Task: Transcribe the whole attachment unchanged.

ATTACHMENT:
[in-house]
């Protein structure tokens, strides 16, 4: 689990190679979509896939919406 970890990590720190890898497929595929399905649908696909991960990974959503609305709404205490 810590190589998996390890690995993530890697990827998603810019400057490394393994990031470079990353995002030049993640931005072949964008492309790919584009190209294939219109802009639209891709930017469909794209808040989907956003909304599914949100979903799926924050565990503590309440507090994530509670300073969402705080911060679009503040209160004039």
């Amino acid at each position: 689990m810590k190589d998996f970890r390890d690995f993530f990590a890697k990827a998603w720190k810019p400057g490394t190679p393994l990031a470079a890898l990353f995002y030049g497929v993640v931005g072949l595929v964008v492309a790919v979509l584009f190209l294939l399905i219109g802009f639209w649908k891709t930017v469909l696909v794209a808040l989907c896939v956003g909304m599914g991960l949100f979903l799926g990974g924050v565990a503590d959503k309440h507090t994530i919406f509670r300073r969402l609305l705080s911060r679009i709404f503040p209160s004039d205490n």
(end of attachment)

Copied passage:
[in-house]
């Protein structure tokens, strides 16, 4: 689990190679979509896939919406 970890990590720190890898497929595929399905649908696909991960990974959503609305709404205490 810590190589998996390890690995993530890697990827998603810019400057490394393994990031470079990353995002030049993640931005072949964008492309790919584009190209294939219109802009639209891709930017469909794209808040989907956003909304599914949100979903799926924050565990503590309440507090994530509670300073969402705080911060679009503040209160004039």
């Amino acid at each position: 689990m810590k190589d998996f970890r390890d690995f993530f990590a890697k990827a998603w720190k810019p400057g490394t190679p393994l990031a470079a890898l990353f995002y030049g497929v993640v931005g072949l595929v964008v492309a790919v979509l584009f190209l294939l399905i219109g802009f639209w649908k891709t930017v469909l696909v794209a808040l989907c896939v956003g909304m599914g991960l949100f979903l799926g990974g924050v565990a503590d959503k309440h507090t994530i919406f509670r300073r969402l609305l705080s911060r679009i709404f503040p209160s004039d205490n």